William Fassuliotis ‘19
President Eisenhower’s first term proved to be an eventful one. Ike brought an end to the Korean War stalemate and convinced reluctant hawks to support the armistice. He signed into law the act that started the interstate system. He cut taxes and balanced the budget by reducing the size of the military. These and more brought an impressive resume for his campaign for reelection in 1956. But Eisenhower had also suffered a heart attack the year before, and at 64, there were not-so-quiet concerns about his health as he was beginning to finish his second term. In addition, the events that would lead to the Suez Crisis began to simmer.
Perhaps of more interest to the legal profession, Ike had to this point appointed two Justices to the Supreme Court: Chief Justice Earl Warren1 and Justice John Marshall Harlan. The latter Justice was not the first John M. Harlan to sit on the court; his grandfather was nominated by President Rutherford B. Hayes, and served from 1877 to 1911. Harlan II would work on his opinions on the desk Harlan I used and wore his grandfather’s pocket watch. Harlan I is best known as the lone dissenter in Plessy v. Ferguson2––“[o]ur constitution is color-blind, and neither knows nor tolerates classes among citizens”––and Harlan II would join the Court just in time to help carry out the spirit of his grandfather’s dissent into the law of the land in Brown II and other segregation cases.3
As if the above were not enough issues for the campaign, it was a mere two months before election day (early September 1956) when Justice Sherman Minton4 informed President Eisenhower that he would retire soon and that Ike would have a chance at a third nomination before the election. Fearful of losing, Eisenhower and his advisors came to use this vacancy to shore up electoral support. The Supreme Court as a political motivator was not novel back then and is so obvious now so as to hardly merit mention. But Eisenhower was not thinking of nominating an ideological firebrand to ignite the ideologue’s support. No, Eisenhower didn’t nominate Brennan for what he believed, but for who he was: an Irish, Catholic, Democrat from the Northeast. Such voters were key members of the New Deal coalition, but also the voters Eisenhower attracted as the Supreme Commander of the Allied Forces in World War II. But why focus on these demographics? And why Brennan?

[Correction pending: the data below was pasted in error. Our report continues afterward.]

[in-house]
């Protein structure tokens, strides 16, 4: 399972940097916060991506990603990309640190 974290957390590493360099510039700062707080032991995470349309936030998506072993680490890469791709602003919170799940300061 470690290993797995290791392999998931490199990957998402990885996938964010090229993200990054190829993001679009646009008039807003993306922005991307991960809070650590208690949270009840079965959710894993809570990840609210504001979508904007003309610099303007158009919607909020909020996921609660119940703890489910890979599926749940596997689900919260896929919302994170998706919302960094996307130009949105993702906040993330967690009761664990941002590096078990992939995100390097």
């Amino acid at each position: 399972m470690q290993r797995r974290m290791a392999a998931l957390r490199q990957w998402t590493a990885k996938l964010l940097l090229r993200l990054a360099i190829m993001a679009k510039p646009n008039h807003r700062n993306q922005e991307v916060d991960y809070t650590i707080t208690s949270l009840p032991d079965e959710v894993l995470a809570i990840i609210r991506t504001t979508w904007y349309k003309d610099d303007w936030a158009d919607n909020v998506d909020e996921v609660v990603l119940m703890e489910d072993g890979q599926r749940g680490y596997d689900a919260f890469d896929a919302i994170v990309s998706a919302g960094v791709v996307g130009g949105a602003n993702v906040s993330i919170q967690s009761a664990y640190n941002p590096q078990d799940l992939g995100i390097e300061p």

In private, Eisenhower laid out three criteria for the next justice: (1) experience on lower courts; (2) relative youth (younger than 62) and good health; and (3) if at all possible, a Catholic faith. The first criterion was in response to Truman’s tendency to pick his friends or, in the eyes of critics, cronies. Eisenhower viewed such appointments as unpleasant and harmful to the Court’s status. Eisenhower was particularly interested in appointing a state court judge. There had been no state judge appointed to the Court since Benjamin Cardozo nearly three decades earlier, and various state court interests lobbied Eisenhower to change this. The second criterion is self-evident.
The third criterion may strike the current observer as odd. The Court today has a Catholic Chief Justice and is majority Catholic (and has been since 2006, when Justice Samuel Alito was confirmed). But at the time, no Catholic sat on the court. The longtime “Catholic seat” sat empty for seven years since the death of Justice Frank Murphy in 1949. Political pressure was borne on Ike as well. The powerful Archbishop of New York, Cardinal Francis Spellman, had personally asked Eisenhower to appoint a Catholic as early as 1954. And while Eisenhower had won Northeast Catholics in the previous election, vigorous campaigning for the Democratic nominee by a young, charismatic Senator named John F. Kennedy made outreach even more important in the minds of Republicans.
The search was headed by Attorney General Herbert Brownell.5 The criteria did not leave many options––only two federal judges fit the bill. At this time, Brennan was a Justice on the New Jersey Supreme Court. Despite Brennan’s being a Democrat, the Republican Governor of New Jersey appointed him to the state trial court, before elevating him to the state Supreme Court. To the extent that Brennan had a reputation, he was known as an able administrator and proponent of court reform. Along with state Chief Justice Arthur T. Vanderbilt, Brennan implemented a system that drastically reduced congestion in the state judiciary. It was for this that Brennan first came to the attention of Brownell and on the path to becoming a Justice.